As much as I have tried to report and comment fairly on the Simon Nash pension fund saga, I have been dogged by false and defamatory accusations from his camp, with many of these false claims being sent by Nash’s spin doctor, Lance Rothschild, to senior people at Independent Newspapers.
Nash, executive chairman of appliance company Cadac, is currently standing trial on charges of fraud, theft and contravening the Prevention of Organised Crime Act arising from the alleged fraudulent stripping of retirement fund surpluses from the Sable and Cullinan/Powerpack retirement funds.
I am not the only one who has been subjected to smears from the Nash camp. Nash and his cohorts have attempted, in the most disgraceful way and without an iota of proof, to smear people at the Financial Services Board, National Treasury and National Prosecuting Authority; Tony Mostert, the curator of two retirement funds from which Nash allegedly stripped surpluses in the 1990s; and the Cadac Pension Fund from which, among other things, it is alleged he used cash partly to finance his legal costs.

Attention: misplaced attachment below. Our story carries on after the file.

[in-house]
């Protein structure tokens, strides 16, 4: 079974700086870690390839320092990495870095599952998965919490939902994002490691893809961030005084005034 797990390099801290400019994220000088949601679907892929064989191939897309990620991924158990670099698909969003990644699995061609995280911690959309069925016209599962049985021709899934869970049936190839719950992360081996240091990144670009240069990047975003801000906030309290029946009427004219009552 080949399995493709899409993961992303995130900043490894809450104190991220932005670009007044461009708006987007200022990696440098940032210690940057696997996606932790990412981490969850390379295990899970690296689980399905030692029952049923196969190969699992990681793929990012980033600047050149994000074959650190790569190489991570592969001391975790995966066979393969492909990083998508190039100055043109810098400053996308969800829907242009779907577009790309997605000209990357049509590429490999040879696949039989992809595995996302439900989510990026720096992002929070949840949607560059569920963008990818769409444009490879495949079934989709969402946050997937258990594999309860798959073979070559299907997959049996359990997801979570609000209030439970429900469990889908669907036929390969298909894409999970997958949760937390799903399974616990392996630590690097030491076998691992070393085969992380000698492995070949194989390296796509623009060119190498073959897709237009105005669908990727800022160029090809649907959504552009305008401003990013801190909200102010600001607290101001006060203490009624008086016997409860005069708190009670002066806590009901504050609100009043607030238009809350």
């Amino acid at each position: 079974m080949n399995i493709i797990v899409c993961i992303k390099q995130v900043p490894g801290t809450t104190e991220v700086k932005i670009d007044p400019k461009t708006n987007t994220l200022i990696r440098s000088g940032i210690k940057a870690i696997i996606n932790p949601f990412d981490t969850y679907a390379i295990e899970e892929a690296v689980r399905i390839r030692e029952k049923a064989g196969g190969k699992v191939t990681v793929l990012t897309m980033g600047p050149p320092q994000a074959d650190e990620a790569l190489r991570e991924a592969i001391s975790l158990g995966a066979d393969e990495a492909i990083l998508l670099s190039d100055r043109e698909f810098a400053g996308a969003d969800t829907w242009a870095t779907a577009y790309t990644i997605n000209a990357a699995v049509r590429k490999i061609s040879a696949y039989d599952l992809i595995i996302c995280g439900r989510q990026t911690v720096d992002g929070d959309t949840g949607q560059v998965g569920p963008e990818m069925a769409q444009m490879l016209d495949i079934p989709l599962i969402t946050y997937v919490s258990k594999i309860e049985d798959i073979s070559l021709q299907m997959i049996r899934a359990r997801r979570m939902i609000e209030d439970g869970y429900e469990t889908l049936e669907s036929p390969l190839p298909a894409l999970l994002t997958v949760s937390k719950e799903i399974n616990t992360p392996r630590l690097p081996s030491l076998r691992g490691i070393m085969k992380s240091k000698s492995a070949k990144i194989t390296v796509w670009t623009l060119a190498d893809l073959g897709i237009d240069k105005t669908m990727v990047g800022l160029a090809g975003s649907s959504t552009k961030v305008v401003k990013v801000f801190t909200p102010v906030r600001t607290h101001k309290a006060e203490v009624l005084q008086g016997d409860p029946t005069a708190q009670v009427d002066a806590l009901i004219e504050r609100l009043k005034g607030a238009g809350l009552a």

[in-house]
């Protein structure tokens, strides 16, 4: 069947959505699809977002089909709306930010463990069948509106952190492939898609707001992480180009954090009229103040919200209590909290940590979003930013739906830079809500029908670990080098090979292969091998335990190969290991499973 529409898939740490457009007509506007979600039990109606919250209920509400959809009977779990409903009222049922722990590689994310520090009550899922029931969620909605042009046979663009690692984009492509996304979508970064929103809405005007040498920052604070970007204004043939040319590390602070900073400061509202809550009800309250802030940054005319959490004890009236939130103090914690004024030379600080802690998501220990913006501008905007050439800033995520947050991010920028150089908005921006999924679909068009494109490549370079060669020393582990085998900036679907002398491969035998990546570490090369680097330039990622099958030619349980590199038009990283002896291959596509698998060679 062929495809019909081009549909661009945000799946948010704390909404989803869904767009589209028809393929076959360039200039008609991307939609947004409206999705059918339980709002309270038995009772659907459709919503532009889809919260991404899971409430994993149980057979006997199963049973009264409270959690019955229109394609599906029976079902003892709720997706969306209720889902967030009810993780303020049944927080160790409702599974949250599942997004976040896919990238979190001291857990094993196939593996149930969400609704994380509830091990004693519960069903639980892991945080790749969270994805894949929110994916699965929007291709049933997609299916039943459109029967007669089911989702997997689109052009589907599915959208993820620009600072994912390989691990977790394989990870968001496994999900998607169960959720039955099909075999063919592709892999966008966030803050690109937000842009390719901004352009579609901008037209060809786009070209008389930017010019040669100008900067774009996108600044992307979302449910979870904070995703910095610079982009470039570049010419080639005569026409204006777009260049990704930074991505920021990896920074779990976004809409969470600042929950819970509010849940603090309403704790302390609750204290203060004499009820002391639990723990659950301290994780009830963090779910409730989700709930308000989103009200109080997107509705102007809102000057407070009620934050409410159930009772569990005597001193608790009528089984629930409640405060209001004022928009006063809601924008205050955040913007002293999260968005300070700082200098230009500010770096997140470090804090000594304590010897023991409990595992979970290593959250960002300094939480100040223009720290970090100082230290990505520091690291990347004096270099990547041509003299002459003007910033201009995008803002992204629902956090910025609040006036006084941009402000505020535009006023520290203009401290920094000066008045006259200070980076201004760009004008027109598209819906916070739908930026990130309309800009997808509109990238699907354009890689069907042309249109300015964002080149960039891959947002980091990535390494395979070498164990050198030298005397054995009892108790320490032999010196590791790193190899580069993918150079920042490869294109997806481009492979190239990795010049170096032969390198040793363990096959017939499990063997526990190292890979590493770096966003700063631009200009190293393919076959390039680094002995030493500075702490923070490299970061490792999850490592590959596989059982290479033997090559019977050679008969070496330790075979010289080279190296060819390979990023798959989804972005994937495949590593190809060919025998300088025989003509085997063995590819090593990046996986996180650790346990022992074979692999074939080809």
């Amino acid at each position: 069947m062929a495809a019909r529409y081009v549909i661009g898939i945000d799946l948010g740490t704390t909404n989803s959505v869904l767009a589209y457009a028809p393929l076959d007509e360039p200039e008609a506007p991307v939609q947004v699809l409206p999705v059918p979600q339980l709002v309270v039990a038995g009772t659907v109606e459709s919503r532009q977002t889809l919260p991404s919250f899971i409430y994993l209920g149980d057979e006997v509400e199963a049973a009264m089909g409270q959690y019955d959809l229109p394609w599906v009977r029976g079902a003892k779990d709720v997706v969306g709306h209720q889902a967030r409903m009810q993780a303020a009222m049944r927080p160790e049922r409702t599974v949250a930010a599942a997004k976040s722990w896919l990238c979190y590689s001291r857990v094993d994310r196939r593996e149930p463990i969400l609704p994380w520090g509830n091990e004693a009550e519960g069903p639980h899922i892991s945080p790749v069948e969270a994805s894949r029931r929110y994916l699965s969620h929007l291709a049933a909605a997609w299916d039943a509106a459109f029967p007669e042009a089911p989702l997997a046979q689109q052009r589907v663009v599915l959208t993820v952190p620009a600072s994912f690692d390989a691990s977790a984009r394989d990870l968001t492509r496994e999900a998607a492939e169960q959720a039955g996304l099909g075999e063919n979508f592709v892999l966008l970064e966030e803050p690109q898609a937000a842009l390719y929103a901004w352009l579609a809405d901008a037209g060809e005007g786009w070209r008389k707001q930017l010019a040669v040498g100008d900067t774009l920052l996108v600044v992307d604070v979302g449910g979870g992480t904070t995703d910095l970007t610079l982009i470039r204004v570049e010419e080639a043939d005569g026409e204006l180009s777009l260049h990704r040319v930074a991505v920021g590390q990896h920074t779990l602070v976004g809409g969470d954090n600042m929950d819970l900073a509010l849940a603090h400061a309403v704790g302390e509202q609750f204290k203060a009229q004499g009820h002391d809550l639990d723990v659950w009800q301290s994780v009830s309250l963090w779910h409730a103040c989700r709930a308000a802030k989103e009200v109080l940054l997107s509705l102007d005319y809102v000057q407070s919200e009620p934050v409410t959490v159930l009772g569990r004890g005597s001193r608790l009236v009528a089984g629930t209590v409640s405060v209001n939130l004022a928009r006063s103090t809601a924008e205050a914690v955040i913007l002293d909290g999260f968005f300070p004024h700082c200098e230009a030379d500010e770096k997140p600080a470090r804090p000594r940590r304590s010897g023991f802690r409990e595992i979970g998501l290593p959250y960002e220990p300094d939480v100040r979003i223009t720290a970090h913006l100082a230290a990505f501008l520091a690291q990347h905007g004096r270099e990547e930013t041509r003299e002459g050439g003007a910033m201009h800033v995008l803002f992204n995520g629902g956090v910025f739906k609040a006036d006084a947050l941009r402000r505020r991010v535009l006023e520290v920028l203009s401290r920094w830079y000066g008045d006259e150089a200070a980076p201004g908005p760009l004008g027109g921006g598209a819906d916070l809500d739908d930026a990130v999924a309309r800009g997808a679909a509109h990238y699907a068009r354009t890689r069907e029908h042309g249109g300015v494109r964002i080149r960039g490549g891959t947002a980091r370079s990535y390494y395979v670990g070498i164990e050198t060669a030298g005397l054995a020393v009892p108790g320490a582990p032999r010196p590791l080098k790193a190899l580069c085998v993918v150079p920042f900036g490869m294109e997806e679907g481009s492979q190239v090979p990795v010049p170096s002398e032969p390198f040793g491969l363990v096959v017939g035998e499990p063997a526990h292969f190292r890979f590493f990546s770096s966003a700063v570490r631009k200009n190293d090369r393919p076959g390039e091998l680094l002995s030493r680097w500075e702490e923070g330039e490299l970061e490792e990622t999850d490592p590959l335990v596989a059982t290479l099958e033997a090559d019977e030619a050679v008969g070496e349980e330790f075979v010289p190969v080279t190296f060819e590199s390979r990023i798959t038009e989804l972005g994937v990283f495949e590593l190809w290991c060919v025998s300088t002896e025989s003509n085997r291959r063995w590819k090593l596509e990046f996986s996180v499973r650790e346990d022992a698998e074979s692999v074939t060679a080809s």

The Nash camp’s latest move to intimidate me has been a complaint by Rothschild to the Press Ombudsman, Johan Retief.
The complaint related to a column I wrote in January on the smear campaign, based on a court judgment that confirmed Mostert as the curator of Cadac Pension Fund.
The allegations in the complaint did not go as far as some of the earlier defamatory statements.
The good news is that Retief did not find any points of the complaint to be in Rothschild’s favour.
In brief, Retief found: “The newspaper (Personal Finance) has done nothing wrong, and accordingly the complaint is dismissed”.
My advice to Nash and his camp: Stick to the facts of cases and do not try to distract anyone with unsubstantiated and defamatory smears.
And Mr Nash, you should consider a new spin doctor, whose work to support you will not backfire on you, as has now happened more than once.
For the full ruling by the ombudsman click on link below.